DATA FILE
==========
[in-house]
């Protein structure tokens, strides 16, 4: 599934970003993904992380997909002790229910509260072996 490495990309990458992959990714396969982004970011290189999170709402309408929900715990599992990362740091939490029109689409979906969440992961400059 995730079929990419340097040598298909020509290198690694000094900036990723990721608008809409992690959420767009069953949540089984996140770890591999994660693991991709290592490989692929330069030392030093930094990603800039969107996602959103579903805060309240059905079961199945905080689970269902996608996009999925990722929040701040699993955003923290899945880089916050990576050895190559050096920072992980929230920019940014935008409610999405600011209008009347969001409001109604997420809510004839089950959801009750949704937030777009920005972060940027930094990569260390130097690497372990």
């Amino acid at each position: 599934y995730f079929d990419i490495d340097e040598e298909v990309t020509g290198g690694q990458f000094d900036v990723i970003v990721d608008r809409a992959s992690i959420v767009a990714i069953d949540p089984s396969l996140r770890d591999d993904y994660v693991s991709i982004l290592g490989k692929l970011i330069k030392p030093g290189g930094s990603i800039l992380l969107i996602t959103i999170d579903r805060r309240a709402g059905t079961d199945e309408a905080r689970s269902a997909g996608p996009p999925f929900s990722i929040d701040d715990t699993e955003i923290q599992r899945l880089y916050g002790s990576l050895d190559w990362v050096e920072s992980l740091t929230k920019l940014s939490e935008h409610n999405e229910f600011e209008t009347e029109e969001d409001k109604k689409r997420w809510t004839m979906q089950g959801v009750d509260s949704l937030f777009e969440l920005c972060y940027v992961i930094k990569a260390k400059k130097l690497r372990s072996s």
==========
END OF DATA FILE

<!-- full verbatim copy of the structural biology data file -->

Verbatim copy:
[in-house]
């Protein structure tokens, strides 16, 4: 599934970003993904992380997909002790229910509260072996 490495990309990458992959990714396969982004970011290189999170709402309408929900715990599992990362740091939490029109689409979906969440992961400059 995730079929990419340097040598298909020509290198690694000094900036990723990721608008809409992690959420767009069953949540089984996140770890591999994660693991991709290592490989692929330069030392030093930094990603800039969107996602959103579903805060309240059905079961199945905080689970269902996608996009999925990722929040701040699993955003923290899945880089916050990576050895190559050096920072992980929230920019940014935008409610999405600011209008009347969001409001109604997420809510004839089950959801009750949704937030777009920005972060940027930094990569260390130097690497372990």
């Amino acid at each position: 599934y995730f079929d990419i490495d340097e040598e298909v990309t020509g290198g690694q990458f000094d900036v990723i970003v990721d608008r809409a992959s992690i959420v767009a990714i069953d949540p089984s396969l996140r770890d591999d993904y994660v693991s991709i982004l290592g490989k692929l970011i330069k030392p030093g290189g930094s990603i800039l992380l969107i996602t959103i999170d579903r805060r309240a709402g059905t079961d199945e309408a905080r689970s269902a997909g996608p996009p999925f929900s990722i929040d701040d715990t699993e955003i923290q599992r899945l880089y916050g002790s990576l050895d190559w990362v050096e920072s992980l740091t929230k920019l940014s939490e935008h409610n999405e229910f600011e209008t009347e029109e969001d409001k109604k689409r997420w809510t004839m979906q089950g959801v009750d509260s949704l937030f777009e969440l920005c972060y940027v992961i930094k990569a260390k400059k130097l690497r372990s072996s």